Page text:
Gather round, kiddies, and let me tell you a tale of woe! Recently, some white lady wrote a novel about some Mexicans. Oprah Winfrey swooned over it and gave her official endorsement and said white lady cashed in. Stephen King and Sandra Cisneros both gave it their official seal of approval and Ka-fuckin-ching, kids. The lady is rich and a movie deal is in the works. The internet, as is custom these days, pissed and shit themselves silly over it. The result? A clusterfuck of fashionably late, butthurt victim culture, best sellers galore and the cherry picking of sacrificial lambs. Huzzah.
Note: I am not going to link any of the “woke” butthurt articles here about this lady’s book or screenshot any tweets. There’s a bunch. Do your homework. The work in question is called American Dirt by Jeanine Cummins. Look it up.
I posted the following on my Instagram account the other day:
Dear people crying foul over this book:
You have a point but here’s the thing; Yes, we have a voice that the mainstream ignores, but it’s fucking hypocritical to complain when WE don’t support our own voices! Ask me how I know! It’s fucking ridiculous to watch people bitch and moan about not having our voices heard when WE routinely ignore them ourselves and then wonder why we are invisible. Fuckin’ dummies. Spare me your butthurt and victim complex. 🙄 Continue reading American Butthurt→
Recently, Mexican artist Fabian Chairez, displayed his controversial painting of Mexican revolutionary Emiliano Zapata, at Palacio de Bellas Artes in Mexico City as part of a Zapata exhibition with more than 140 pieces, and people lost their minds over it. Protests erupted in violence outside of the museum and protesters rushed into the museum lobby, threatening to block the entrance until the painting was removed. Descendants of Zapata himself have threatened to sue the artist and the museum for the high crime of depicting Zapata as gay.
At the core of this “controversy” you have two things. One: art. Two: people who dislike said art. That’s it.
Some guy painted an image that some people dislike and now we’re stuck in this circular argument of what constitutes “art” and who gets to decide what’s offensive.
The people in category two believe that the painting is so wholly offensive to their delicate sensibilities that no one should be allowed to see it and that it should not exist, period. Further, they believe the artist should be punished for even daring to create it.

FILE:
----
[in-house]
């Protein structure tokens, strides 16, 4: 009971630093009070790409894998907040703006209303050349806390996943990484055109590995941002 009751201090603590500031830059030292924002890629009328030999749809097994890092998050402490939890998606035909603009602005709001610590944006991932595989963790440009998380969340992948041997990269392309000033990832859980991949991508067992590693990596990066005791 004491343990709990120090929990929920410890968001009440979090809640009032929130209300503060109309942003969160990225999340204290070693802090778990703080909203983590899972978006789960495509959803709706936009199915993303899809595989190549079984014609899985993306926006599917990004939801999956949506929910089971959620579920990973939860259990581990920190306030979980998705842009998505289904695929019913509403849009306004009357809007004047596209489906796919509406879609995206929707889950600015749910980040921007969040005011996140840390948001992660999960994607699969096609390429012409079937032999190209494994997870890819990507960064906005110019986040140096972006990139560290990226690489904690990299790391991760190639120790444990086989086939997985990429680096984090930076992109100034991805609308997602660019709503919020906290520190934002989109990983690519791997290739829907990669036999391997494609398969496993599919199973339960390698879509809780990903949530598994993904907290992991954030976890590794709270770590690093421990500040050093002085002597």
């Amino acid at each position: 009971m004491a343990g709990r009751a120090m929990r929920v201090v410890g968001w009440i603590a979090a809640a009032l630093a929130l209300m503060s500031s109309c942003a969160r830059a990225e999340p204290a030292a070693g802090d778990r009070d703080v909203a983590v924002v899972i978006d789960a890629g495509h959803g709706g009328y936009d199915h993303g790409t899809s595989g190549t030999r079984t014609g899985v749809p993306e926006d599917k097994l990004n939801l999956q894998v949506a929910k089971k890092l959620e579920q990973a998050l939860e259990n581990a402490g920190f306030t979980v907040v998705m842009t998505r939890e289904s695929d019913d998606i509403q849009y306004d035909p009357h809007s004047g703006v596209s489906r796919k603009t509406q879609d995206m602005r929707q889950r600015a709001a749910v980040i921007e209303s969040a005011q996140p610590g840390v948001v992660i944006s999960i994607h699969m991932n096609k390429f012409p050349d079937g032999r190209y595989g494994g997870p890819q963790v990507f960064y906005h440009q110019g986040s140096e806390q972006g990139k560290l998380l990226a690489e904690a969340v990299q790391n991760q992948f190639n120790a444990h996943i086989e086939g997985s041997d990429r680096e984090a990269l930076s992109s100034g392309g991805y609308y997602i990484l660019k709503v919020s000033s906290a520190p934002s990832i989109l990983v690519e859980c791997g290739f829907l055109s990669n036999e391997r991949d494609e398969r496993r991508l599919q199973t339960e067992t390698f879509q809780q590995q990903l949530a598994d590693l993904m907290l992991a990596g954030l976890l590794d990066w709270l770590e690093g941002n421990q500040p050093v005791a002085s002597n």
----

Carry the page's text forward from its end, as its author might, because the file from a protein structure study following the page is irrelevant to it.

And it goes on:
Recently, amidst all the chaos going on in the world, I noticed a push to rename “Hispanic Heritage Month” to “Latinx Heritage Month.” I could write a full dissertation on this ridiculous topic alone but I won’t – not now – no need, nor interest. But there should be…
I also noticed that there is a coordinated effort, with the Library of Congress, to effectively edit Wikipedia to include “latinx” in already established articles of history and or information. This is blatantly re-writing history…alas, it’s not on anyone’s radar.
This should concern people but I know it won’t. I often worry that no one is documenting this era of Chicano history the way we did earlier decades…or fighting to preserve what we have and ensure that it is not erased or edited to be politically correct.
If we continue to collectively sit on our hands long enough it will be as if we never existed because that’s the eventual goal of these slash-and-burn folks. The “latinx” movement will see to its complete erasure and then corporate Amerikkka and the politicos will swoop in and finally have one homogeneous bastardization to market to. Ya basta.
Anyway, reading about this effort prompted this impromptu poem. Enjoy.
The older I get the more I feel like I repeat myself. It’s a weird feeling as a writer, especially if you’ve written a ton of stuff and haven’t organized it very well. You start to ask yourself: Did I already write about that? Have I said that before? Twice? Three times?? I know I’m guilty of that and in my mind I feel like some geezer who tells his same war stories over and over to family rolling their eyes back in their heads…bah! Like I said, it’s a weird feeling but indulge me here for a bit while I talk about my experience as a publisher.
Recently, a fellow writer and aspiring publisher asked me for some advice on the business. He asked me what BSP could do for him that he couldn’t achieve on his own as a self-publisher. It’s a great question and I had to be completely honest with him: not much. At least, not any more. Continue reading Publishing pariah→
Recently, the age old issue of “Latino” representation in Hollyweird reared its ugly head again on social media. People argued. They lamented. They moved on. This is an issue that was covered in ¡Ban This! in an article by Chicano actor Del Zamora titled “Where Are the Latinos in Films, TV?” The article, which was originally written for the L.A. Times in 1996, illustrates that this issue never improves, it just makes a cameo now and again. At the time, I felt the need to include the article in the book because the issue is as relevant now as it was then and also in 1996. Yet, Zamora’s point still stands:
“After all, as one Hollywood executive explained to me, “We don’t have to put you in movies…there were no Latinos in Gotham City and you still came.”
This is a complex issue with a relatively simple answer. We (and I use that term lightly these days), don’t vote with our dollars. The executive from the 90s was correct: we buy tickets anyway. Continue reading Representation in Hollyweird→